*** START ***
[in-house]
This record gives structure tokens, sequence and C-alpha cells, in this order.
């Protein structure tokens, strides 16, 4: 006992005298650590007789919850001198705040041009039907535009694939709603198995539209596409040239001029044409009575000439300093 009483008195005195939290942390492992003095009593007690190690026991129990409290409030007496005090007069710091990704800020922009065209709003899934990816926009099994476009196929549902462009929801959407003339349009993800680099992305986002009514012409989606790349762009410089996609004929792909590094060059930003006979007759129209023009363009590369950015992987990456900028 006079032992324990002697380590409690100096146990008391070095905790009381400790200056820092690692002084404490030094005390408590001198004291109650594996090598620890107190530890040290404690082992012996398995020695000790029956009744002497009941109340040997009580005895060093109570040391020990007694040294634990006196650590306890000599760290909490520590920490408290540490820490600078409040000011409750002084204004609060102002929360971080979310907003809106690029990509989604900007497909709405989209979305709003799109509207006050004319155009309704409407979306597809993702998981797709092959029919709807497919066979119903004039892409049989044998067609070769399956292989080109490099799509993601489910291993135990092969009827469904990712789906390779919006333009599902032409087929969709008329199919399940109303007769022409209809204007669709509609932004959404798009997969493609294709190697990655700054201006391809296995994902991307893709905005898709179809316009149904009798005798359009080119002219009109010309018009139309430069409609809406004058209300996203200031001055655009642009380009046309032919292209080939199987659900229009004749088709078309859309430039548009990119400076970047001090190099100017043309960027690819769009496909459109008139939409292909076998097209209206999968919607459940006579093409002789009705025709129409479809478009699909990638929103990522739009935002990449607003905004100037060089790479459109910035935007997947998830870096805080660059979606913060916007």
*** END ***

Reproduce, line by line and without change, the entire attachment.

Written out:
[in-house]
This record gives structure tokens, sequence and C-alpha cells, in this order.
């Protein structure tokens, strides 16, 4: 006992005298650590007789919850001198705040041009039907535009694939709603198995539209596409040239001029044409009575000439300093 009483008195005195939290942390492992003095009593007690190690026991129990409290409030007496005090007069710091990704800020922009065209709003899934990816926009099994476009196929549902462009929801959407003339349009993800680099992305986002009514012409989606790349762009410089996609004929792909590094060059930003006979007759129209023009363009590369950015992987990456900028 006079032992324990002697380590409690100096146990008391070095905790009381400790200056820092690692002084404490030094005390408590001198004291109650594996090598620890107190530890040290404690082992012996398995020695000790029956009744002497009941109340040997009580005895060093109570040391020990007694040294634990006196650590306890000599760290909490520590920490408290540490820490600078409040000011409750002084204004609060102002929360971080979310907003809106690029990509989604900007497909709405989209979305709003799109509207006050004319155009309704409407979306597809993702998981797709092959029919709807497919066979119903004039892409049989044998067609070769399956292989080109490099799509993601489910291993135990092969009827469904990712789906390779919006333009599902032409087929969709008329199919399940109303007769022409209809204007669709509609932004959404798009997969493609294709190697990655700054201006391809296995994902991307893709905005898709179809316009149904009798005798359009080119002219009109010309018009139309430069409609809406004058209300996203200031001055655009642009380009046309032919292209080939199987659900229009004749088709078309859309430039548009990119400076970047001090190099100017043309960027690819769009496909459109008139939409292909076998097209209206999968919607459940006579093409002789009705025709129409479809478009699909990638929103990522739009935002990449607003905004100037060089790479459109910035935007997947998830870096805080660059979606913060916007």